Aside from this point (which is my strongest and yet hardest for most people to understand), there's also the fact that Rabbi Frank is mixing history and theology in a way I believe to be unjustified. He's claiming the Numbers text as historical justification for our being in the land of Israel (which, by the way, is defined geographically ambiguously in this very portion), but simply reading Numbers as history doesn't cut it - not for me, and not for a majority of Jewish tradition.
For example, look at this part of the same parsha:
But anyone who strikes another with an iron object, and death ensues, is a murderer; the murderer shall be put to death. Or anyone who strikes another with a stone in hand that could cause death, and death ensues, is a murderer; the murderer shall be put to death. Or anyone who strikes another with a weapon of wood in hand that could cause death, and death ensues, is a murderer; the murderer shall be put to death. The avenger of blood is the one who shall put the murderer to death; when they meet, the avenger of blood shall execute the sentence. Likewise, if someone pushes another from hatred, or hurls something at another, lying in wait, and death ensues, or in enmity strikes another with the hand, and death ensues, then the one who struck the blow shall be put to death; that person is a murderer; the avenger of blood shall put the murderer to death when they meet. ... These things shall be a statute and ordinance for you throughout your generations wherever you live (Numbers 35:16-21, 29).
Just as the earlier verses appear clearly to enumerate God's wish that the People of Israel annihilate their enemies in the land of Israel, so too do these verses seem to advocate for capital punishment for murderers. However, in the Talmud, so many restrictions are added on to the topic that capital punishment is virtually impossible. This article explains clearly and succinctly the thought processes behind the rabbis' treatment of the death penalty; I'll quote only a few particularly apt points here:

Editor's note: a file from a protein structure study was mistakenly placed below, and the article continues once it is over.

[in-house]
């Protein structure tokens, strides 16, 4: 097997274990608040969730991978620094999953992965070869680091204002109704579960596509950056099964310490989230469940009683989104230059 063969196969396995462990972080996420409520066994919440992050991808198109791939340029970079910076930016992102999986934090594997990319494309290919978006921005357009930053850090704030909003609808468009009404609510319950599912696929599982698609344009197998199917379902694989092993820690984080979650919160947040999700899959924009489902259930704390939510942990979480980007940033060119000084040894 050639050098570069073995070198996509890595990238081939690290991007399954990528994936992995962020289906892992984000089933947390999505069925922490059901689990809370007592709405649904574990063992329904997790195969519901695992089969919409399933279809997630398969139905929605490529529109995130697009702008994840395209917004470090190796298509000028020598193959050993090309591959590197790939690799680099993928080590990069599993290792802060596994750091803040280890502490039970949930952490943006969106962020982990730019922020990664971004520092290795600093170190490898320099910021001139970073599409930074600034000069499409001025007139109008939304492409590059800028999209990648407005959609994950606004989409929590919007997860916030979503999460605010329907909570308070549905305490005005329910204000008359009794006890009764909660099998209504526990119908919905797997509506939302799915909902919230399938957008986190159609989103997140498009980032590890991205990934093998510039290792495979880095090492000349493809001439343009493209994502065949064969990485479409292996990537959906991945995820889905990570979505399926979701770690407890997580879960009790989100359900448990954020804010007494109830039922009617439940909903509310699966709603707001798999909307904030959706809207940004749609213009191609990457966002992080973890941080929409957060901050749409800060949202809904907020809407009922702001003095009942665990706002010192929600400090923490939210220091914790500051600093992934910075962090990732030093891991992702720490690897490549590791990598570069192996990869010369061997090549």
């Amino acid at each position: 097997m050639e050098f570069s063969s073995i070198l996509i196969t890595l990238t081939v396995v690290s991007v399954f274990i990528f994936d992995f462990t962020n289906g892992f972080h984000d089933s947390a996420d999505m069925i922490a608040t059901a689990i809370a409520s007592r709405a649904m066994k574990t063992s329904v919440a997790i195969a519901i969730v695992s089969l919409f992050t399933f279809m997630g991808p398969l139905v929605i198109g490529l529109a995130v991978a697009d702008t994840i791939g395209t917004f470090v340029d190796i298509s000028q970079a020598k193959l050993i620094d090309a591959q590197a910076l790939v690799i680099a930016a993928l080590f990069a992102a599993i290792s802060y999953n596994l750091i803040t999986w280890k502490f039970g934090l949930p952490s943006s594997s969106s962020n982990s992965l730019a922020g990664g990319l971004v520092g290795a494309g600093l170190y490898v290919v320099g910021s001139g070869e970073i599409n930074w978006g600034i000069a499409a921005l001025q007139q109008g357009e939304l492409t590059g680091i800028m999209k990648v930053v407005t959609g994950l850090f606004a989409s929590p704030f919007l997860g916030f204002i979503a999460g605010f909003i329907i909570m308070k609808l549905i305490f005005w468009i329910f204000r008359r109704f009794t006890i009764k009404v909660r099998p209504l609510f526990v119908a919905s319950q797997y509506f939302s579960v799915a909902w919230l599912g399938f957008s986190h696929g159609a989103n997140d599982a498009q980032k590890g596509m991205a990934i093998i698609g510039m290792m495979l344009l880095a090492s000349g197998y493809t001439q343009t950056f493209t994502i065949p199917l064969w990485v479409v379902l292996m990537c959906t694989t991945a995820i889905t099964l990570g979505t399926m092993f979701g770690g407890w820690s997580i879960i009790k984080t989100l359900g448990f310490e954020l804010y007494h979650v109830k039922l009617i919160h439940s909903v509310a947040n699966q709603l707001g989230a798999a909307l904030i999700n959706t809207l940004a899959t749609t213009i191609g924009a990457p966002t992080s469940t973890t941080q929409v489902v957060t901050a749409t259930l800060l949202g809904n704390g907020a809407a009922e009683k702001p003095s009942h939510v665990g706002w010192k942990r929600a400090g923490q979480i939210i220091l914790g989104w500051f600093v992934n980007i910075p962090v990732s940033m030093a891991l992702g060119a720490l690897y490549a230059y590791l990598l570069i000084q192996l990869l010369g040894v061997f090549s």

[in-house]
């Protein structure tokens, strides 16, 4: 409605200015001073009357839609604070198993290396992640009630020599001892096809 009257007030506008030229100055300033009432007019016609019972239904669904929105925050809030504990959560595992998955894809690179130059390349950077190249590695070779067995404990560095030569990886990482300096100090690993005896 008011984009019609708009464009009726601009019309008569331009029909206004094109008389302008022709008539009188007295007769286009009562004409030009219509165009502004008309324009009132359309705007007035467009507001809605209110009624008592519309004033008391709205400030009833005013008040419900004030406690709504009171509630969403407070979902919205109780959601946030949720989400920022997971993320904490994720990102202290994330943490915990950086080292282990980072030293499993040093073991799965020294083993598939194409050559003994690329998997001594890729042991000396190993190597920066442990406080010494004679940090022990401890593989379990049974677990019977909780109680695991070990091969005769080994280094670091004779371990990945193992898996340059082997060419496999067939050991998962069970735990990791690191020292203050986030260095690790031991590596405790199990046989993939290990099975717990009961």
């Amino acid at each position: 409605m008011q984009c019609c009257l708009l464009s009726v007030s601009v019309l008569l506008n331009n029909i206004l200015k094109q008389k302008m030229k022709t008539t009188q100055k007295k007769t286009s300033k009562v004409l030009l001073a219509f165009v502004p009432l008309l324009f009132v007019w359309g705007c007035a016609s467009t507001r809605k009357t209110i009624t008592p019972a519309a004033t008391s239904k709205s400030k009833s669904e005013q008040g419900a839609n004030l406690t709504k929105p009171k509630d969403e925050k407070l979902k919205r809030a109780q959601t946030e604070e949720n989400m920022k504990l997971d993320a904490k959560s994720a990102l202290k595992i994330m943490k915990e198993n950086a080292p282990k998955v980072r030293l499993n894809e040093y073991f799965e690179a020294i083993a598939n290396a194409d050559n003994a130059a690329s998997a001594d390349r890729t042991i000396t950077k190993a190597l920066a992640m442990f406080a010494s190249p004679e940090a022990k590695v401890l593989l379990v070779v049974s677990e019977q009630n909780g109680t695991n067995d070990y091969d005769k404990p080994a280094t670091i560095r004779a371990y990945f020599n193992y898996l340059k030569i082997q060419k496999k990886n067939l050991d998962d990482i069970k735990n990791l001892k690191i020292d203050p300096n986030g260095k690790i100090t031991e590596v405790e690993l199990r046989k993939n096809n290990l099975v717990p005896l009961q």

"It is ruled that two witnesses are required to testify not only that they witnessed the act for which the criminal has been charged but that they had warned him beforehand that if he carried out the act he would be executed, and he had to accept the warning, stating his willingness to commit the act despite his awareness of its consequences. The criminal's own confession is not accepted as evidence. Moreover, circumstantial evidence is not admitted."
"Who would commit a murder in the presence of two witnesses when these had solemnly warned him that if he persisted they would testify against him to have him executed for his crime?"
"A Sanhedrin that puts a man to death once in seven years is called destructive. Rabbi Eliezer ben Azariah says: even once in seventy years. Rabbi Akiba and Rabbi Tarfon say: had we been in the Sanhedrin none would ever have been put to death. Rabban Simeon ben Gamaliel says: they would have multiplied shedders of blood in Israel" (Misnah Makkot 1:10).
This clearly shows that traditionally, these verses of Masei, which are "a statute and ordinance for you throughout your generations wherever you live," are considered inappropriate for decent human relations and are therefore curtailed from ever being practiced.
Therefore, Rabbi Frank's quoting Rashi about dispossessing the original inhabitants of the Land of Israel just doesn't justify imposing the death penalty on Israel's enemies. I believe that the Torah is a guide in every sense and can shed light on mysteries of history ... but it is not a history book as we have come to be accustomed to them. It cannot be relied upon as a proof-text for our self-governance in this land, and it certainly shouldn't be cited in defense of life-taking violence.
So, I suppose all I have to say in conclusion is that I'm looking forward to the opportunity when I'll have a chance to write a sermon about Masei.